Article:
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The new year and Q1 is one of the most popular times of the year for annual transportation sourcing events. As shippers evaluate their costs and determine their budgets for the upcoming fiscal year, carriers across the country are looking for contract opportunities and preparing to submit bids (if they haven’t already).

Freight bidding during this time of year can be both highly competitive and complicated. From the shippers’ end, they have to consider a number of different factors such as the carrier’s reliability, cost and capacity when choosing from different carrier bids. Carriers, on the other hand, have to spend considerable time obtaining requests for proposals (RFPs) and actually writing out and submitting the bids, in addition to considering other factors like risk and profitability.

Preparing for sourcing events and putting together freight bids can be a stressful experience for carriers. And that stress can be made even worse when that effort doesn’t result in them winning a bid. Shippers understandably have to be selective, which is why we’ll explain below how carriers can prepare beforehand to set themselves up for success for freight bidding season.  

The Freight Bidding Process

If you’re reading this at the beginning of the year, there’s a chance that you’ve already received an RFP for an annual contract. This differs from other types of bids, such as mini bids (which is a simplified RFP that shippers send out for more competitive rates when the market shifts) and spot rates (which is a single-occasion bid for a fixed rate).  

Shippers tend to send out RFPs for annual contracts toward the end of the year, when contracts are expiring and companies start to look at their finances for the next fiscal year. They’ll have to go through dozens or even hundreds of RFPs during this time of year, and they’re only becoming more complex as they look to optimize their transportation networks and reduce costs. 

When carriers go to create their bids, they have to keep a few things in mind to ensure that they put themselves in position to win a bid while strengthening their bottom lines.

5 Freight Bidding Tips

  1. Stay updated on current market conditions – Things like spot rates can change weekly, so it’s imperative that carriers gather information on both current and historical costs prior to submitting their bids. Shippers will have the latest technology at their disposal to structure their RFPs, which is exactly why carriers should as well. You can utilize established load boards and other types of software to gather information. 
  2.  Develop a bid strategy – Not every bid opportunity that reaches your company will be the right one. Maybe you have certain lanes that haven’t been as successful for your company, or maybe there are lessons that you can take away from last year’s bidding season. That’s why it’s important to talk to your team members and get their input. This can help your company develop a strategy that puts your company in the best position possible. 
  3. Know the weight and size requirements – It’s critical for carriers to ensure their bids are as accurate as possible, so that they can work within the limits of their contract. Shipments that are too heavy or won’t fit on your truck will create significant problems. Make sure your company understands the size and weight requirements associated with the shipment to avoid any potential issues that will cause you to lose a bid or impact your company’s ability to deliver freight safely and on time.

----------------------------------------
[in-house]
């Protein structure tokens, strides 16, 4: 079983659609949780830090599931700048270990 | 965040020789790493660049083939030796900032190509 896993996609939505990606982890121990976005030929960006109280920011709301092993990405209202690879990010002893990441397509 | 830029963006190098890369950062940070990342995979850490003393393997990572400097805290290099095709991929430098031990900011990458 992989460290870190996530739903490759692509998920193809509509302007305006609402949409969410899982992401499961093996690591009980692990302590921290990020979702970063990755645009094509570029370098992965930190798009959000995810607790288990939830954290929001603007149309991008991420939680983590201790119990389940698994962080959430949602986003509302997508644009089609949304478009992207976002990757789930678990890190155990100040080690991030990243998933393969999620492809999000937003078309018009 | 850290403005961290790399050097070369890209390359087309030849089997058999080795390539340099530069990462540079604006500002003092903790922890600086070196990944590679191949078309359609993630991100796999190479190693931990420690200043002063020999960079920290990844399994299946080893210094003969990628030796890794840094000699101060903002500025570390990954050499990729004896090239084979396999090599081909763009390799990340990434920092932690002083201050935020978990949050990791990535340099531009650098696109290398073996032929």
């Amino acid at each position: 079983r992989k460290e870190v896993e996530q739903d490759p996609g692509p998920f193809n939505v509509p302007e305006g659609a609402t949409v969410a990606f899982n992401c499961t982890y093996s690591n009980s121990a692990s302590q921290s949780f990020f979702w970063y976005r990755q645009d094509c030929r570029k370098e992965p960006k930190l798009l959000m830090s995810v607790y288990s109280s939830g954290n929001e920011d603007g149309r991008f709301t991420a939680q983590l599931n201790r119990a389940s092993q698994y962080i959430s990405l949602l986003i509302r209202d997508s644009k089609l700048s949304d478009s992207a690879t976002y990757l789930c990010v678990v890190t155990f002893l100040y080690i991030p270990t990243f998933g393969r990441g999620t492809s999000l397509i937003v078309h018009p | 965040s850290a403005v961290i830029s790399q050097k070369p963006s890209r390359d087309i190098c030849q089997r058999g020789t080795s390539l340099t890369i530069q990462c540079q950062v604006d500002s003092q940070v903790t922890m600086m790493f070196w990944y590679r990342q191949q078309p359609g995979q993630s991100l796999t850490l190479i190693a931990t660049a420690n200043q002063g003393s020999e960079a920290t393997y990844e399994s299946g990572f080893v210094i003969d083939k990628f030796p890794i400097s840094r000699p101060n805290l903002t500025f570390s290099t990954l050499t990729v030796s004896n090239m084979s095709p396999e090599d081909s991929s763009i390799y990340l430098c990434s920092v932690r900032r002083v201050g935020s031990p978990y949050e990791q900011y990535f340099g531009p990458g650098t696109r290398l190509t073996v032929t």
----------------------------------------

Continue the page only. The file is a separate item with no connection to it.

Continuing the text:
4. Understand your routes – Plan your routes as well as you can from the origin point to the final destination to help your team estimate fuel costs and any potential wear and tear your truck might endure along the way. Having this information will allow your company to offer a rate that factors in these expenses. 
  5. Learn your competitors’ rates and strategies – You’ll most likely be in competition with other carriers and freight brokers during the bid process, and you can bet they’ll be conducting research on your company as well. Even better, perform this research year-round so that your company is better prepared when you start receiving an influx of RFPs at the start of freight bidding season. 

What to Know for Transportation Sourcing Events

The start of a new year is also the time when many of the shippers who’ve sent RFPs will be participating in transportation sourcing events. These events are a more streamlined way for shippers to meet with multiple vendors competing for their business and compare options, often ensuring they get lower rates in the process.

For carriers, it’s important to remember that it can take multiple bid cycles to build trust with shippers you don’t have a pre-existing relationship with. While price point and fees certainly will play a large role in whether or not your bid is accepted, reputation and experience will often take priority. The best way to separate yourself from the competition is to highlight what makes your company unique in these instances. 

When you have the opportunity to meet face-to-face with shippers, be sure to highlight your differentiators whether they be experience, technology, services, specialties and more. Also, don’t be afraid to use client testimonials in your freight bid to show how you’ve helped similar clients. 

The bid process can be an incredibly stressful one for both shippers and carriers alike, and there’s a chance your bid may be rejected. In these instances, it’s important to not get discouraged. There are always going to be shippers that need to have their freight moved, and these events are a great way to network as well. Make a solid impression during these events, and there’s a chance that shippers may become clients throughout the year or during upcoming freight bidding seasons. 

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